Abstract

This paper presents a set of curvilinear coordinate transformations that lead to no mixed derivative terms in transformed flow equations. The transformations are created by examining the transformed flow equations and by showing that the mixed derivative terms are zero if the transformation satisfies a system of differential equations that depend on the geometry and rock property distribution within the reservoir. Numerical examples with a black-oil simulator are presented to show the increased accuracy resulting from the use of the curvilinear coordinate system and the importance of eliminating the mixed derivative terms.

Introduction

The accurate and efficient simulation of fluid flow in a reservoir is highly dependent on the choice of the mesh upon which discrete flow equations are to be solved. In many situations, a simulation conducted on a curvilinear coordinate system is advantageous. Many authors have reported on the advantages of solving reservoir simulation problems with a curvilinear coordinate system. problems with a curvilinear coordinate system. These advantages include the elimination of grid-orientation effects, improved modeling of reservoir geometries, and reductions in CPU time.

Solving a problem on a curvilinear coordinate grid system is equivalent to transforming the reservoir into a rectangle and then solving the transformed problem on the rectangle. The transformed reservoir flow equations, however, will generally contain mixed derivative terms. In turn, these terms can alter the structure of the matrix that results from discretizing the flow equations. If the structure of the coefficient matrix is altered, the efficient solvers designed for use in reservoir simulation cannot be used without major modifications. One method for eliminating the mixed derivative terms is to use an orthogonal coordinate system. This system, however, does not eliminate the mixed derivative terms for an anisotropic permeability distribution. Several authors claim that the mixed derivative terms are small and, therefore, may be neglected. This is not the case, however, with large anisotropies. To maintain the inherent advantage of the curvilinear coordinate system, we found it necessary to minimize the effect of the mixed derivatives. This paper presents a class of curvilinear coordinate transformations that lead to no mixed derivative terms. The transformations maintain the advantages of a curvilinear coordinate grid system while avoiding the use of mixed derivative terms. The transformations are generated by examining the transformed flow equations and by showing that the mixed derivative terms are zero if the transformations satisfy a system of differential equations. These equations are based on the geometry and rock property distribution within the reservoir. The resulting system of differential equations is solved by a finite-element method (FEM) developed by Aziz and Leventhal. We begin with the derivation of the curvilinear coordinate transformation and how the mixed derivative terms are eliminated. The FEM is outlined briefly, followed by a description of the inverse transformation used to construct the curvilinear grid. Numerical examples with a black-oil simulator are presented to show the increased accuracy resulting from the use of the curvilinear coordinate system, the importance of accurately representing the reservoir geometry, and the importance of eliminating the mixed derivative terms.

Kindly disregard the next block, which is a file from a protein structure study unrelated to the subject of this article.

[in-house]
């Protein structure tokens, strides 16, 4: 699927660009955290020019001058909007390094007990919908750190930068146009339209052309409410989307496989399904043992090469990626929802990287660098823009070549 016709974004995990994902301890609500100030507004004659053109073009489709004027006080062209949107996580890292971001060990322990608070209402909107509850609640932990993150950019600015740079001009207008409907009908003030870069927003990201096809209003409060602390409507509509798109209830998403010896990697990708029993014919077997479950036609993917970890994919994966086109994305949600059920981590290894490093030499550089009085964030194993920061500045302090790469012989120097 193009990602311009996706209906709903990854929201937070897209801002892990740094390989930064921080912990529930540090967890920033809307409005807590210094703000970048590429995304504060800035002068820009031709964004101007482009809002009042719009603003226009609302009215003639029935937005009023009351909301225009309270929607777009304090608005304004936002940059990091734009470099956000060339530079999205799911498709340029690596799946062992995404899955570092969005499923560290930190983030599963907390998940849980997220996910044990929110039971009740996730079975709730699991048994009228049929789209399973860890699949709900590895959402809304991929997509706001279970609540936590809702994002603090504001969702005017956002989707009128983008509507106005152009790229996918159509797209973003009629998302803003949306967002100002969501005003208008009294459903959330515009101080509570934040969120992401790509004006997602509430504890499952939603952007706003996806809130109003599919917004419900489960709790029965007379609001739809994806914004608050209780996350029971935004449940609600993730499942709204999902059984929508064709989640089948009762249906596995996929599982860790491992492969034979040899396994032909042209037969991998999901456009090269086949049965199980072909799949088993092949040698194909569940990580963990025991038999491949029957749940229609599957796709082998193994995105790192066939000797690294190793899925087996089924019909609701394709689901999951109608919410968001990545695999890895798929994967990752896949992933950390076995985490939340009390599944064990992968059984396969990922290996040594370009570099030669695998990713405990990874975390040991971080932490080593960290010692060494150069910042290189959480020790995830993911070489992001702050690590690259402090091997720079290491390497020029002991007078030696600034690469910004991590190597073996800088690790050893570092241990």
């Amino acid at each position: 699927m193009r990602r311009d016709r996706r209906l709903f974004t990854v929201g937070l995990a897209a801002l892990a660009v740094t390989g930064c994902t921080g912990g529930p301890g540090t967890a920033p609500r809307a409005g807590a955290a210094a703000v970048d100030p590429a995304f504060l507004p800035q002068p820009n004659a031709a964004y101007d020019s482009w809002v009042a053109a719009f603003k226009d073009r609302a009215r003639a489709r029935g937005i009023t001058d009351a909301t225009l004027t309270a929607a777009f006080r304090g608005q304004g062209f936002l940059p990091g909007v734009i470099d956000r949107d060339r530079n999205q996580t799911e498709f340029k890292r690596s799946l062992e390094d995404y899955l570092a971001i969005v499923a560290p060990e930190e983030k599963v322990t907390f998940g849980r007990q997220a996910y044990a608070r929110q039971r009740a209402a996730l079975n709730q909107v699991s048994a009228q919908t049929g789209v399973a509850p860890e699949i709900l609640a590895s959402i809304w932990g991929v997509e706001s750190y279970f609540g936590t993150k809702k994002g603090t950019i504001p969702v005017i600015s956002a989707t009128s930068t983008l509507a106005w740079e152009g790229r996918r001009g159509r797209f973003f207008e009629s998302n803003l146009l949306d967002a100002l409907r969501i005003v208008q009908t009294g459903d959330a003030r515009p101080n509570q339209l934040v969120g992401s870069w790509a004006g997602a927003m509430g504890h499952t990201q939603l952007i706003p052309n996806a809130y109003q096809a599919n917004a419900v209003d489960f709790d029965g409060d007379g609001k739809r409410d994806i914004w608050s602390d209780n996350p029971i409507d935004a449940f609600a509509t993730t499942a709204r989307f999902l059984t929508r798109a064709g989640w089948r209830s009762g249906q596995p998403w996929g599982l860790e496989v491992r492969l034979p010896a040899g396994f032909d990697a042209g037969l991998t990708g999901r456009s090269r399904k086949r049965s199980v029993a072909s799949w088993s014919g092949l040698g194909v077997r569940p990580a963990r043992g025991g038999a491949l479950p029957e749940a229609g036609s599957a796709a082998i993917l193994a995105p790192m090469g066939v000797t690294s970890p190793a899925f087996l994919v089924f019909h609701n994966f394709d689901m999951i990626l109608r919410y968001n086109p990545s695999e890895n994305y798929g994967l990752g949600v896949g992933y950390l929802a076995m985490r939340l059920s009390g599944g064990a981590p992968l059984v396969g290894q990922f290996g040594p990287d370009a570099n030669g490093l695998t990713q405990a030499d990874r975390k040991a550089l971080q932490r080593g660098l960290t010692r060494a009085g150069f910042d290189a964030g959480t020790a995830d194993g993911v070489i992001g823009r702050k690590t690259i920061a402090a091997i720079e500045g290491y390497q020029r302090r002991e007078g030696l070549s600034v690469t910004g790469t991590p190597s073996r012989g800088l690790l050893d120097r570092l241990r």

Mathematical Formulation

The scope of this study is limited to two-dimensional (2D) reservoir flow problems. The transformations developed are applicable to complex transient and multiphase problems. However, it is sufficient to consider the model for the flow equations given in Eq. 1.

.......(1)

(See Appendix for more details.) It is assumed that the reservoir is banded by four curves, as shown in Fig. 1. The top and bottom curves represented by f1 and f2 are functions of x, while the sides, g1 and g2, are functions of y. The coordinates of the four corner points, c1, c2, c3, and c4, are (x1, y1), (x2, y2), (x3, y3), and (x4, y4), respectively.

SPEJ

p. 893

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